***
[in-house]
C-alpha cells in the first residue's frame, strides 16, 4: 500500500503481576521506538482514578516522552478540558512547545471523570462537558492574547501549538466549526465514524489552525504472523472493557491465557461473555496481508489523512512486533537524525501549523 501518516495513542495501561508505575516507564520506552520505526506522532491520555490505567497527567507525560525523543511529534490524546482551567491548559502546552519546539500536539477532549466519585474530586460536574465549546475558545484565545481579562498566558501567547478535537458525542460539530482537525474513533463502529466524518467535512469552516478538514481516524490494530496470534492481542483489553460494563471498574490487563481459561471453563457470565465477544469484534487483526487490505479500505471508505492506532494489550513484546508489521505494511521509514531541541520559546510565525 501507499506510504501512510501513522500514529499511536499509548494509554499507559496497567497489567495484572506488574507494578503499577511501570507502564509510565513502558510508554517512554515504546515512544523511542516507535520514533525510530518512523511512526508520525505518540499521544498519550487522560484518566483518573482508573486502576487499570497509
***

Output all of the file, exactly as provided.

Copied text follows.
[in-house]
C-alpha cells in the first residue's frame, strides 16, 4: 500500500503481576521506538482514578516522552478540558512547545471523570462537558492574547501549538466549526465514524489552525504472523472493557491465557461473555496481508489523512512486533537524525501549523 501518516495513542495501561508505575516507564520506552520505526506522532491520555490505567497527567507525560525523543511529534490524546482551567491548559502546552519546539500536539477532549466519585474530586460536574465549546475558545484565545481579562498566558501567547478535537458525542460539530482537525474513533463502529466524518467535512469552516478538514481516524490494530496470534492481542483489553460494563471498574490487563481459561471453563457470565465477544469484534487483526487490505479500505471508505492506532494489550513484546508489521505494511521509514531541541520559546510565525 501507499506510504501512510501513522500514529499511536499509548494509554499507559496497567497489567495484572506488574507494578503499577511501570507502564509510565513502558510508554517512554515504546515512544523511542516507535520514533525510530518512523511512526508520525505518540499521544498519550487522560484518566483518573482508573486502576487499570497509